Over the past five years the PALATIUM programme has studied European court residences in the period 1400–1700. The world of courts constituted a network of truly European scale and international character, and various aspects of its architecture have been studied in their connectivity during several conferences and workshops. This final symposium aims at bringing together the results of these past meetings and will draw some conclusions about the project’s central themes.
Royal and princely residences were a place for cultural exchange. Ruling monarchs and courtiers, as well as their artists and architects, shared international experiences and knowledge of their peers’ dwellings. Besides the exchange of ideas and models, there was also a conscious strive to maintain one’s own ‘court identity’ with special etiquettes and ceremonies. This sometimes required special architectural solutions, among others in the organisation of stately spaces, their separation from private rooms, and their decoration (including architectural sculpture and ceiling paintings) which often was especially created for a specific space. Human interaction in these spaces was regulated and codified by a set of rules – the ‘ceremonial’. The interaction between palace architecture (tangible) and ceremonial (intangible, but known through tangible testimonials of different types, written and visual) is one of the central questions of the PALATIUM project. The palace’s space and form carry multiple connotations. To the informed observer they represent power, lineage, and tradition versus innovation. The decoding of this system of signs is another central issue.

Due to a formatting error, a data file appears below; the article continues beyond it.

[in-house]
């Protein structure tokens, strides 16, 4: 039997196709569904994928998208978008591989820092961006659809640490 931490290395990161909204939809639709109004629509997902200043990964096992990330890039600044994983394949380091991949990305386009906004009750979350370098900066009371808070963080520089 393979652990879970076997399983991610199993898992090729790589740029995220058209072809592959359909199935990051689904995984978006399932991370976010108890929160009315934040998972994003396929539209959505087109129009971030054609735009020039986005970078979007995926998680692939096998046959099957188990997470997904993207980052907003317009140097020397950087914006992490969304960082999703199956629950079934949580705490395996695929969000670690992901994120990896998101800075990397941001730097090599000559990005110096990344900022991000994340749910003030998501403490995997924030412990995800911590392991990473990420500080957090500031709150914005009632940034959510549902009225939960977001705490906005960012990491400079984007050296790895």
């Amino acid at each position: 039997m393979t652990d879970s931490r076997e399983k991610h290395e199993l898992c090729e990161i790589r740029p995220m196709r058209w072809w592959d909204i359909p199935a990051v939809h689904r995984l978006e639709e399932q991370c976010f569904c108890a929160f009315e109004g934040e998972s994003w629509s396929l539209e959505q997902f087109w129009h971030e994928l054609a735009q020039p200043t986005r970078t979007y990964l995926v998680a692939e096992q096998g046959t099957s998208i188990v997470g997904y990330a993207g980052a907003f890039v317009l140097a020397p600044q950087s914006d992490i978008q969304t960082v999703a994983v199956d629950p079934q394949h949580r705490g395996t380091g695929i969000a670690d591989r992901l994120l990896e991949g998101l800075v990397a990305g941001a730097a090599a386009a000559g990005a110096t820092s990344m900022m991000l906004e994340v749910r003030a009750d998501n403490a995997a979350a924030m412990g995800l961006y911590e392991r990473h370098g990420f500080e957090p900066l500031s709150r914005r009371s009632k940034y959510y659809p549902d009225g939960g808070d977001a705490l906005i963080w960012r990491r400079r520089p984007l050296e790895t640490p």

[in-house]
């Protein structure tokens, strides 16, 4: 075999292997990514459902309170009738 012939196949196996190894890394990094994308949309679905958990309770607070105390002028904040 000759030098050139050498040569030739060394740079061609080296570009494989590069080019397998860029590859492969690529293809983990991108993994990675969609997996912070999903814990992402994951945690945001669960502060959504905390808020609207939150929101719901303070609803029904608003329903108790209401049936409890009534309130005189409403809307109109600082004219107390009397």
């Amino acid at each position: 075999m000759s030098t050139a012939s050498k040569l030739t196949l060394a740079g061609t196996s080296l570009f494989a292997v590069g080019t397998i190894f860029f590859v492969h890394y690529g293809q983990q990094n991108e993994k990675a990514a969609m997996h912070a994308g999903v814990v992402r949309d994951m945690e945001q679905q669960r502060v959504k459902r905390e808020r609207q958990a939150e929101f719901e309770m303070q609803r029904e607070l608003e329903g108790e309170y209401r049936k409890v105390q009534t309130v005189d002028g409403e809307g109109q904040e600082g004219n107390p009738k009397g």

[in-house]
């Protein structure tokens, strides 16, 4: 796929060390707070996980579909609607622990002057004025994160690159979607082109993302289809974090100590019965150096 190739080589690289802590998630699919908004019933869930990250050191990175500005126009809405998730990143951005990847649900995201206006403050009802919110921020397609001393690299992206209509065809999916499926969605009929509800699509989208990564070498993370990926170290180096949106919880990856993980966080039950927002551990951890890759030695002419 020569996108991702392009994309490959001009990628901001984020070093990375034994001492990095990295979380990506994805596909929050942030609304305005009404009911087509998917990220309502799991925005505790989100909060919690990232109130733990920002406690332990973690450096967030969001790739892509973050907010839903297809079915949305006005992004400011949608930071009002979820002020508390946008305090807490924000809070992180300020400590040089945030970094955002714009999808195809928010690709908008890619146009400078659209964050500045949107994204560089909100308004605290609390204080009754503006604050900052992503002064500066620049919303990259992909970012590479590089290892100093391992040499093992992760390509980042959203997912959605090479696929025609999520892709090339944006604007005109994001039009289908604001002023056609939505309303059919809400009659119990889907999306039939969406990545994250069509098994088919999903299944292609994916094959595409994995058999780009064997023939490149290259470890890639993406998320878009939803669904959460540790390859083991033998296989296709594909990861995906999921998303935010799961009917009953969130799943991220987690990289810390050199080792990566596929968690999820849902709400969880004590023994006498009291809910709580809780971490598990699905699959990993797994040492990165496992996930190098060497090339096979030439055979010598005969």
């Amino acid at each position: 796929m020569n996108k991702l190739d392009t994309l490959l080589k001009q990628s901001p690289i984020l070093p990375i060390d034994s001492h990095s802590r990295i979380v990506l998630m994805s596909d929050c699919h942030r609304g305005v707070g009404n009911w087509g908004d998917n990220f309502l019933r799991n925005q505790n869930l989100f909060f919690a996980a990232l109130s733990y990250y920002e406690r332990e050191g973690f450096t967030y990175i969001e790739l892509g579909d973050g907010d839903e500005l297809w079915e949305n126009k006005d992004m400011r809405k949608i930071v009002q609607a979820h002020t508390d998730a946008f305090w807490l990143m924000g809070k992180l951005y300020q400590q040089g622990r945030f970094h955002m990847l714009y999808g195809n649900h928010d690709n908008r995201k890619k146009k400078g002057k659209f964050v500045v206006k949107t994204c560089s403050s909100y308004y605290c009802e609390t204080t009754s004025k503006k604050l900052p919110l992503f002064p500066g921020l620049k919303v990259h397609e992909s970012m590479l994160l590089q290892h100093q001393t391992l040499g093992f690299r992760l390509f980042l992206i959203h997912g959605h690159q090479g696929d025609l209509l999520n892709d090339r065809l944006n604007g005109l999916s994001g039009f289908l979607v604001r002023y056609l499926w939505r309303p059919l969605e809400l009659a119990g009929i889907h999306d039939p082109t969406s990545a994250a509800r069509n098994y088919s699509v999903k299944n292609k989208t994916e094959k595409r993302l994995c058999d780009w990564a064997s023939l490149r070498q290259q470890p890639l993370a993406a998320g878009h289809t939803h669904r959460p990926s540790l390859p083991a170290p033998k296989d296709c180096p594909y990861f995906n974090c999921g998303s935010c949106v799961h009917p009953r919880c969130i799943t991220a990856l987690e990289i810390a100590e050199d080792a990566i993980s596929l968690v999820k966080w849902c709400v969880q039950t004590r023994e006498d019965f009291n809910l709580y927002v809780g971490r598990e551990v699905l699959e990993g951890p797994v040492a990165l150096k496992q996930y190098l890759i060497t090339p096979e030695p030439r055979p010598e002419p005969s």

This symposium will compare the solutions created in different European court circles concerning three main areas of courtly life and symbolism: the layout of the rooms, the role of sacred spaces, and the visual iconography of the buildings. The aim is to see which common patterns in architectural design existed within the international court network of the early modern period, and to what extent we can identify more regional or local solutions in residential architecture – solutions that were often consciously employed in order to differentiate between the various ruling centres of Europe.
Programme : ici
Informations pratiques :
Location: Munich (Munich Residenz), Germany
Date: 4–7 March 2015
This event is the final, concluding conference of the PALATIUM programme
Convenor: Stephan Hoppe
Registration: Attending the symposium is free, but registration is required. Please register by submitting this Registration form.
Venue: Munich Residenz (Bayerische Akademie der Wissenschaften), Alfons-Goppel-Straße 11, 80539 München.
Organization: This symposium is co-organized by the Institut für Kunstgeschichte of the Ludwig-Maximilians-Universität München.
Source : Palatium